Simmons extended that recovery-day speed development workout to all of its runners, including the marathoners. (The steeplers often do the longer sprint intervals over low hurdles.)
“It definitely helped Hillary in 2016 as he closed hard to finish second in a surprise and make the Olympic team that year,” Simmons says. “But I think it’s helped everybody with their closing speed. It’s meant to be a fast, fun workout that’s all about working on mechanics and neuromuscular timing.”
Replace a traditional 6-mile tempo run done at 15K pace with:
- 3 miles @ ~ 10K pace
- 3 minutes rest
- 2 miles @ ~ 10–15 seconds/mile faster
- 3 minutes rest
- 1 mile @ ~ 10–15 second/mile faste
- Optional: 3–4 x 400m or 200m @ mile race pace
When the WCAP group first started training together in 2016, Simmons would send them out on a weekly 6-mile tempo run on the roads or a flat, soft-surface trail. The 6-mile efforts would build progressively, starting around 5:15 pace and finishing at 4:30 pace.
But in recent years, Simmons has broken those sessions up into a workout on the track that typically includes 3 miles hard (roughly 13:45-14:05 or roughly 4:35-4:42 pace), followed by 3 minutes rest, then 2 miles hard (8:50-9:10 or 4:25-4:35 pace), followed by 3 minutes rest, and then 1 mile hard (usually 4:10 or faster). Sometimes a series of fast 400s (52-54 seconds) or 200s (25-27 seconds) replace the mile or are tacked on at the end — depending on what the coaches and athletes feel like they need or how close they are to their next race.
“We break it up so we can get a higher quality of threshold work,” Simmons said. “And doing it on the track really toughens the mind, too. We have a mile loop that’s a soft surface trail and that’s really great when we’re training for marathons or road races, but if you want to be able to teach yourself to focus on the track, 25 laps or 12 ½ laps, it’s good to be able to do that work on the track.”
American Distance Project 2021 Olympians
Paul Chelimo, 5,000m
Birthplace: Iten, Kenya
Residence: Colorado Springs, Colorado
Paul Chelimo arrived in the U.S. in 2010 to attend Shorter College in Arkansas and earned three NAIA national titles before transferring to University of North Carolina at Greensboro, where he posted back-to-back NCAA titles in the 5,000m in 2012 and 2013. He became a U.S. citizen via the Army through the Military Ascensions Vital to National Interest (MAVNI) program as a water treatment specialist. (He says he hopes to use that experience to develop new water treatment plants in Kenya when he retires from competitive running.)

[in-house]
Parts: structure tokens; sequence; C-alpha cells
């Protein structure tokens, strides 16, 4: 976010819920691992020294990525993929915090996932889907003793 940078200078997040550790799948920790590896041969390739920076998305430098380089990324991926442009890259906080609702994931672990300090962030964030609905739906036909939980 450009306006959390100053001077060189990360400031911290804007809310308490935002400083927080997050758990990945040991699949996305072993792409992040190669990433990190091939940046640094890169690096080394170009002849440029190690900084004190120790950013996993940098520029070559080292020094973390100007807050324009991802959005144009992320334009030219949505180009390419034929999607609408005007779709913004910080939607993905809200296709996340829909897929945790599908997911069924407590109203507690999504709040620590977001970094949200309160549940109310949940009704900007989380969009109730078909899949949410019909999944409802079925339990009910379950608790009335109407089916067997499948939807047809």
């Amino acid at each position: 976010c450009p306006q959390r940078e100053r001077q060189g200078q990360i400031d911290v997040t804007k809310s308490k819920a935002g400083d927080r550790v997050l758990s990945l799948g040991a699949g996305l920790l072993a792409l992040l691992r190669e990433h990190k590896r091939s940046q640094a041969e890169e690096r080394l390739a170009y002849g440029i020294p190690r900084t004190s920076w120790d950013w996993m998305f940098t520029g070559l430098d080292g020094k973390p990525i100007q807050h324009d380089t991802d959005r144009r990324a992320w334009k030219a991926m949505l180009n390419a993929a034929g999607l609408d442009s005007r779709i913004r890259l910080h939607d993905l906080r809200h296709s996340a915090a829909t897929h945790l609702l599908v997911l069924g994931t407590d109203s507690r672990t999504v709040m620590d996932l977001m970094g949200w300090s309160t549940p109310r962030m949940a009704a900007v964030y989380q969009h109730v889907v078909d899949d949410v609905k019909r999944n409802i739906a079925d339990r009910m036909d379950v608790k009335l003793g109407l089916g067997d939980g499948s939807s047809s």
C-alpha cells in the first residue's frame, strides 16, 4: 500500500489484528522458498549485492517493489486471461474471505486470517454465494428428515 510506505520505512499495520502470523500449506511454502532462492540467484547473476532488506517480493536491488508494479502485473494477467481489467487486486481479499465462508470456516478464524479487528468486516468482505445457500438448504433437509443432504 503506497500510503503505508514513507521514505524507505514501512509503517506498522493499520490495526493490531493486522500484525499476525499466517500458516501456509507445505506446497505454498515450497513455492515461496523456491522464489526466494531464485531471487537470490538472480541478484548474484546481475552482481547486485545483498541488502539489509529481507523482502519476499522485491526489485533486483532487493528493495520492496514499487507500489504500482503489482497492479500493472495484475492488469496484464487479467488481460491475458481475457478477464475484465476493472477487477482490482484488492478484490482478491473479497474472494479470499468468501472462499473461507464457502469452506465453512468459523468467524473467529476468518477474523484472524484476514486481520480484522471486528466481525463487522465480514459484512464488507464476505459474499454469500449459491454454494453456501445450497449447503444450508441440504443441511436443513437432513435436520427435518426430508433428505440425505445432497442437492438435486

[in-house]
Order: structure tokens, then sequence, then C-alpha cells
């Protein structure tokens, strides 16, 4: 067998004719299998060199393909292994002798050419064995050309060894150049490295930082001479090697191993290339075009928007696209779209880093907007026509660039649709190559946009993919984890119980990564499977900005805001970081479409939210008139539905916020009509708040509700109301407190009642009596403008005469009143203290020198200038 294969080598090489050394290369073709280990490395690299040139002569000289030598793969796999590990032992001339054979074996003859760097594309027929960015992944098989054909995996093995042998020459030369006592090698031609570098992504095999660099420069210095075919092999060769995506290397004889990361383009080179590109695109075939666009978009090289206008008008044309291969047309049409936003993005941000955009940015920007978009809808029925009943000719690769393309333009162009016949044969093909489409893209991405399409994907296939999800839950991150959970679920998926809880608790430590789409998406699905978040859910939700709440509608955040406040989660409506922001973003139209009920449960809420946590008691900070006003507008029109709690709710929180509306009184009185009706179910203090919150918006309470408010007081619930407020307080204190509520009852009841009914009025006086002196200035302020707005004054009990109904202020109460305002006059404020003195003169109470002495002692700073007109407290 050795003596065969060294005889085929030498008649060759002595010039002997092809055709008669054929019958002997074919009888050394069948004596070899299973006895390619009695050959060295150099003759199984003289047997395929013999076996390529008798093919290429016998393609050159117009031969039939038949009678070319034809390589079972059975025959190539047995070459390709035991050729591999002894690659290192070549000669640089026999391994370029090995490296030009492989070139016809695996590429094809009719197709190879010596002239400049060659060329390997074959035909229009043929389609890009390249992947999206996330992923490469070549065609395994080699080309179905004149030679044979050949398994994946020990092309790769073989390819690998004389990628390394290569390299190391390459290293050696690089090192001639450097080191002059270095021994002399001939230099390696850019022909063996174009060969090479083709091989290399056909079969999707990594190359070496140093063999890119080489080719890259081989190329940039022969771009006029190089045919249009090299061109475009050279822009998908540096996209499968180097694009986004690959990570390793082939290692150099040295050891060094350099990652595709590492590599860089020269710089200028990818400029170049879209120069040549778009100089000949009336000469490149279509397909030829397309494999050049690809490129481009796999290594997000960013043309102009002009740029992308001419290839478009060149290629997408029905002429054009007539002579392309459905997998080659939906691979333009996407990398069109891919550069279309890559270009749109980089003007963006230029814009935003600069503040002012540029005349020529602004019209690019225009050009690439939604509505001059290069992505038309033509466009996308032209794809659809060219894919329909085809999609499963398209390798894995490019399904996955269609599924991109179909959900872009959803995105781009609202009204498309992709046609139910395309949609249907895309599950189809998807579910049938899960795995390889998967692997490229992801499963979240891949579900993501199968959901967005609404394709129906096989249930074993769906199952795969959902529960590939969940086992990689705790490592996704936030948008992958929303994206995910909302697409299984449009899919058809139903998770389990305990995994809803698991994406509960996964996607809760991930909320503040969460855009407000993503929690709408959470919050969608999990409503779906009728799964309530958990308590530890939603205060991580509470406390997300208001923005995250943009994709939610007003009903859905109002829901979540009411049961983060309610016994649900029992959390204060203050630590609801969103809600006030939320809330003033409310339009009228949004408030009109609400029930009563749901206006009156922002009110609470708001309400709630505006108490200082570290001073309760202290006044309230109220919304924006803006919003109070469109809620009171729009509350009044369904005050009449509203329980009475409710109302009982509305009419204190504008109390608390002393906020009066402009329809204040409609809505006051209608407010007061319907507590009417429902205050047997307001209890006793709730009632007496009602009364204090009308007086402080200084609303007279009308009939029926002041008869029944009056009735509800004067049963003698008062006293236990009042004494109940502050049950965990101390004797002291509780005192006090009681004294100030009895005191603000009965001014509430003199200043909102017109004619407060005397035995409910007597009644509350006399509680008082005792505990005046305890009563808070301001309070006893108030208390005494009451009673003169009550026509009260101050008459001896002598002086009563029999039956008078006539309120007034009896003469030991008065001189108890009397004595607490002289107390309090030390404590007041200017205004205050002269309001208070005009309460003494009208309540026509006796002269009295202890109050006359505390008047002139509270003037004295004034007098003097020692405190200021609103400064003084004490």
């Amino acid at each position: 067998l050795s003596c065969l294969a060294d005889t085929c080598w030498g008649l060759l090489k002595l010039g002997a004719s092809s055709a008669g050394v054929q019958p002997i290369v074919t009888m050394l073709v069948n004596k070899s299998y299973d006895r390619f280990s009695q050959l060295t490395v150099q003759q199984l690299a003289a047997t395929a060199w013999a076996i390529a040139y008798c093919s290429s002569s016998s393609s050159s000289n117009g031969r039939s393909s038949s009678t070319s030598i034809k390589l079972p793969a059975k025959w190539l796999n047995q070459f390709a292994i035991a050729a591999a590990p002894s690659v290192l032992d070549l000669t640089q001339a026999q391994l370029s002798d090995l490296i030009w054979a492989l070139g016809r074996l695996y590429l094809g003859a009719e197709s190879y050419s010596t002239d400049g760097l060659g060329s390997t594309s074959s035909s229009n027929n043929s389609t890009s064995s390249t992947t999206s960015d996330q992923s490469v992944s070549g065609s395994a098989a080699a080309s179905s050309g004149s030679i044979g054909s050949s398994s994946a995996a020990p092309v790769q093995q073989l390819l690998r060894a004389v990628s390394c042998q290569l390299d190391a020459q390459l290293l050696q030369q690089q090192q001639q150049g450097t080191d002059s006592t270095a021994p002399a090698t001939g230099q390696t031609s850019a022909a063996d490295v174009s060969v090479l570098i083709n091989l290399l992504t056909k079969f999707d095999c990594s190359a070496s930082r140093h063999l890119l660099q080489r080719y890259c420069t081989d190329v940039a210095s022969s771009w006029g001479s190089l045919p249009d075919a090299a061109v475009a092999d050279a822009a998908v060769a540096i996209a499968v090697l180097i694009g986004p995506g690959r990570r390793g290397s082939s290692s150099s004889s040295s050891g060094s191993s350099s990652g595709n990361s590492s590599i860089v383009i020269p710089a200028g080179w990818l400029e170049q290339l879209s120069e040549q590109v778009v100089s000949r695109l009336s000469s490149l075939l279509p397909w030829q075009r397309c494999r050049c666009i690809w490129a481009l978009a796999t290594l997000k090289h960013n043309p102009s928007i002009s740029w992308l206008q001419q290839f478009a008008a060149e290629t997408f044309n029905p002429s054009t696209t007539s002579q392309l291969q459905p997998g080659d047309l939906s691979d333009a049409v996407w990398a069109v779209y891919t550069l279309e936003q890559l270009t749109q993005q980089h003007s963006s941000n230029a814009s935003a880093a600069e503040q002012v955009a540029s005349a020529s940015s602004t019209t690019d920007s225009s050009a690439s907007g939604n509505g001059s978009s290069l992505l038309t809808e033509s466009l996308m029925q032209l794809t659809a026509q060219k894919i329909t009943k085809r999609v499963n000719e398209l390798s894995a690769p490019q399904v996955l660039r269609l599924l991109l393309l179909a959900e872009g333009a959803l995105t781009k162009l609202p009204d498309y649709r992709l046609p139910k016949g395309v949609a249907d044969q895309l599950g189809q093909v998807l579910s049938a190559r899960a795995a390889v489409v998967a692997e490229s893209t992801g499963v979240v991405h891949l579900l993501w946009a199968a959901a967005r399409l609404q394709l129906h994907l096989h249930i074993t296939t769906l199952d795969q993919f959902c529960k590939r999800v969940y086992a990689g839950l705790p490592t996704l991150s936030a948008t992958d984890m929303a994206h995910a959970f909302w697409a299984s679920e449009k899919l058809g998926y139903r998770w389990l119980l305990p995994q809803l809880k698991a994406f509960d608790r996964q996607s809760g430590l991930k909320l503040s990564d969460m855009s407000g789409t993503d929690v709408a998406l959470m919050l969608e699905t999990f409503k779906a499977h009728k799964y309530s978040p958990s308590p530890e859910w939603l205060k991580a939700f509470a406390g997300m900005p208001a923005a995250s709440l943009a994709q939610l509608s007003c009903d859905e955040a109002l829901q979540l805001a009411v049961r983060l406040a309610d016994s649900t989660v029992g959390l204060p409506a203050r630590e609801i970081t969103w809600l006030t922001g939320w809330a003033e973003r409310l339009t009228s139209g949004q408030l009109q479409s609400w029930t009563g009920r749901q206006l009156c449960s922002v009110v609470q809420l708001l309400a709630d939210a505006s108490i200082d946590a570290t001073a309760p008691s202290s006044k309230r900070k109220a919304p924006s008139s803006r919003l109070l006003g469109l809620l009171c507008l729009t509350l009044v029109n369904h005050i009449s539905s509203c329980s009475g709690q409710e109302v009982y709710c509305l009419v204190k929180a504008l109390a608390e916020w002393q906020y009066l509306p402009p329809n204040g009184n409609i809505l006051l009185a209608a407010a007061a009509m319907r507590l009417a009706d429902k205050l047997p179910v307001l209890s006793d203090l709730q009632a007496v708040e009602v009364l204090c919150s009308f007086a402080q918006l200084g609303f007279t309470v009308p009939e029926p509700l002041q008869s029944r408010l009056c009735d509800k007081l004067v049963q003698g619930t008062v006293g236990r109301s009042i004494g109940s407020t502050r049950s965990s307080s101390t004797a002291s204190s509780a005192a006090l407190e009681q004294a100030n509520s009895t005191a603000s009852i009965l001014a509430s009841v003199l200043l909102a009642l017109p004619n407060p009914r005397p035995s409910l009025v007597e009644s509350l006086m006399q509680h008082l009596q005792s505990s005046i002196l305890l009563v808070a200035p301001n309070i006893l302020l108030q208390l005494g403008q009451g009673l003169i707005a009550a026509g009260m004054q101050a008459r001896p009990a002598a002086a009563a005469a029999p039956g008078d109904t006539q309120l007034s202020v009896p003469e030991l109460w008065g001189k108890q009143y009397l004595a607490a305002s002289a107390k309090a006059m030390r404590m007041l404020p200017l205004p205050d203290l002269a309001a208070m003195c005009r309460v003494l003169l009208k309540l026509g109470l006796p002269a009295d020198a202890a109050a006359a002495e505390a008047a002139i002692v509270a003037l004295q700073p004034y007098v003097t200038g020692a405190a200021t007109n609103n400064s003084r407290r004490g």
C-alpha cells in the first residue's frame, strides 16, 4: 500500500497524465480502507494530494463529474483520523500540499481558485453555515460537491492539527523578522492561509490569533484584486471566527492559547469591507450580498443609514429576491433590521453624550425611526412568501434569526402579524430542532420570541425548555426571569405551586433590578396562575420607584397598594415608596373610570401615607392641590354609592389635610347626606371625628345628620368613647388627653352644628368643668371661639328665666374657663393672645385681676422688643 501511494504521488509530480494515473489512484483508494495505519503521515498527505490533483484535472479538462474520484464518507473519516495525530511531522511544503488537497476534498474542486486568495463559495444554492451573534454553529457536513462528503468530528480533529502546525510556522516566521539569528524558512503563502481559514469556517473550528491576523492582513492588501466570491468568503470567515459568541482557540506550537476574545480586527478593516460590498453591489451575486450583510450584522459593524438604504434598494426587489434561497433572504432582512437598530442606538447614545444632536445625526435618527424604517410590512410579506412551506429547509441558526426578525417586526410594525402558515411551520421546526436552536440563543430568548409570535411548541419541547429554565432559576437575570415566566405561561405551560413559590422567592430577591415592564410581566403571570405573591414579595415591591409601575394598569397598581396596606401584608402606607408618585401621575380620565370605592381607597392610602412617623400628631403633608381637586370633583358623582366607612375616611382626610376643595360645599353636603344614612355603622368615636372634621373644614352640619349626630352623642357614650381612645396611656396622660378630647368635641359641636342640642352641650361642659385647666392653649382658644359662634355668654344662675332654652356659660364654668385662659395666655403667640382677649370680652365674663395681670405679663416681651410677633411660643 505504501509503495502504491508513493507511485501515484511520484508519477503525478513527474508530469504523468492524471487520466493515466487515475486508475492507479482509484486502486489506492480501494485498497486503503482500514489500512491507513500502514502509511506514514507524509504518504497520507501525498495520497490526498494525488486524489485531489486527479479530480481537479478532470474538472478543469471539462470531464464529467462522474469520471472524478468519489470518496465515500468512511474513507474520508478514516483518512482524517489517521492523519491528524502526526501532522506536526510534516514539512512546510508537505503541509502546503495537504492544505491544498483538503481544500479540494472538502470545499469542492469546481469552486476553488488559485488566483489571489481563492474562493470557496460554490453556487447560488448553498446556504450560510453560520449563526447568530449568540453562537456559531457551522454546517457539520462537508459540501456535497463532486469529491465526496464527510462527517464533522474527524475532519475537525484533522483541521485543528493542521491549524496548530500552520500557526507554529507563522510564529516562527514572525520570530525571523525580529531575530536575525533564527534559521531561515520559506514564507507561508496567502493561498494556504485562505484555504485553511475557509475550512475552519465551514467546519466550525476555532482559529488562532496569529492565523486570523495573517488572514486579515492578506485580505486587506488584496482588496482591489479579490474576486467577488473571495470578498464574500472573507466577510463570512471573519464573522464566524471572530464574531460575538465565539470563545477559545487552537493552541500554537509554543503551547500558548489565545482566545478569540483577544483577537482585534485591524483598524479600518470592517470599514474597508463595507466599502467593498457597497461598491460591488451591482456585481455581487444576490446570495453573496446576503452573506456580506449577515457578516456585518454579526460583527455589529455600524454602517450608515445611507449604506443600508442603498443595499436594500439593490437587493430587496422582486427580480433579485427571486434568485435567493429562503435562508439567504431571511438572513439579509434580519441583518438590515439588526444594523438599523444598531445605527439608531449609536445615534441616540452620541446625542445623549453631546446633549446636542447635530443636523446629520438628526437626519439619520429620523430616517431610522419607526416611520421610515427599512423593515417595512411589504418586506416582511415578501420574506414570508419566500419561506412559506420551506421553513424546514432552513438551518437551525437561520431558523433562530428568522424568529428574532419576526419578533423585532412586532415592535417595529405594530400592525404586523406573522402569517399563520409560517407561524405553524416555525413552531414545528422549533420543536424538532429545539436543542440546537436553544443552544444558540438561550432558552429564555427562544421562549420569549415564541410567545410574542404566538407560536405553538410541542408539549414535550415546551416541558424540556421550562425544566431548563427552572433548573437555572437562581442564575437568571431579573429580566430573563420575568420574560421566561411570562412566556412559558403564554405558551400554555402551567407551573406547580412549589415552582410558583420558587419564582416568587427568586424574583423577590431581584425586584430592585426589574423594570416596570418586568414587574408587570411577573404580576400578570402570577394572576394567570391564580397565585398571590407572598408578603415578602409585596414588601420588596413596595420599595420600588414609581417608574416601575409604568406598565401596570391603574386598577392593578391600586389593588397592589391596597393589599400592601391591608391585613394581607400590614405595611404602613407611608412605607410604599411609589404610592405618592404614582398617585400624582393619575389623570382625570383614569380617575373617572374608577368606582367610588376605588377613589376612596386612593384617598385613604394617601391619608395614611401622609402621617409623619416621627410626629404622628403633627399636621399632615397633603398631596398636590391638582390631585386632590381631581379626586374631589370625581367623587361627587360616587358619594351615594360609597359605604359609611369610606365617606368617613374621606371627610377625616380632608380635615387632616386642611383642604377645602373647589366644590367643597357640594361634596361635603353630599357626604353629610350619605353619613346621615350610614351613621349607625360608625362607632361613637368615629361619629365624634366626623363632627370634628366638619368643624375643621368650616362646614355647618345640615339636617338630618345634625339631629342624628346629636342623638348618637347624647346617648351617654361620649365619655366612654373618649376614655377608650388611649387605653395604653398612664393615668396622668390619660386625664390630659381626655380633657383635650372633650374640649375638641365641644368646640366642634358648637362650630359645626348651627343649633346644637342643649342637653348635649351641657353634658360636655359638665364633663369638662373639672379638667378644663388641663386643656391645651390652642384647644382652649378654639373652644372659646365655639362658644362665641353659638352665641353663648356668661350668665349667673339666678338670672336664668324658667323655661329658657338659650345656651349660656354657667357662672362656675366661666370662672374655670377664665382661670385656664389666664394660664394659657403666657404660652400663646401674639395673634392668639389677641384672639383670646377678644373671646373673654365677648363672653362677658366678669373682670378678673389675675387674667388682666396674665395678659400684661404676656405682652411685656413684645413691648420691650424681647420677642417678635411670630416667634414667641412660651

While a WCAP member, he was the silver medalist in the 5,000m at the 2016 Olympics and the bronze medalist at the 2017 World Championships. Once he completed his four-year term in the Army, he signed with Nike in 2018 and posted a 12:57.55 PR.
Hillary Bor, 3,000m steeplechase
Birthplace: Eldoret, Kenya
Residence: Colorado Springs, Colorado
Following in the footsteps of his older brothers, Hillary Bor attended Alabama for a year before transferring to Iowa State, where he racked up three top-four NCAA finishes in the 3,000m steeplechase. He joined the WCAP program and served in the Army as a financial management technician from 2013-2019 before signing with HOKA in 2020. He placed eighth at the 2016 Olympics and 9th at the 2019 World Championships in Doha, Qatar, where he lowered his steeplechase PR to 8:08.41. So far this season, he’s run two strong races at the U.S. Olympic Trials in June and a season-best 8:14.69 at the Diamond League meet in Monaco on July 9.
Benard Keter, 3,000m steeplechase
Birthplace: Molo, Kenya
Residence: Colorado Springs, Colorado
Benard Keter was a national junior college champion in the 3,000m steeplechase for Cloud Community College in 2014, the NAIA national champion in the event for Wayland Baptist in 2015, and a runner up at the 2016 NCAA Championships for Texas Tech. He joined the Army WCAP in 2017 and continues to serve as a unit supply specialist. He lowered his steeplechase PR at the U.S. Olympic Trials with an 8:21.81 runner-up finish behind Bor, then lowered it again to 8:18.53 on July 9 at the Diamond League meet in Monaco. Keter’s brother, Tareq Mubarak Taher, finished 11th in the steeplechase at the 2008 Olympics while running for Bahrain.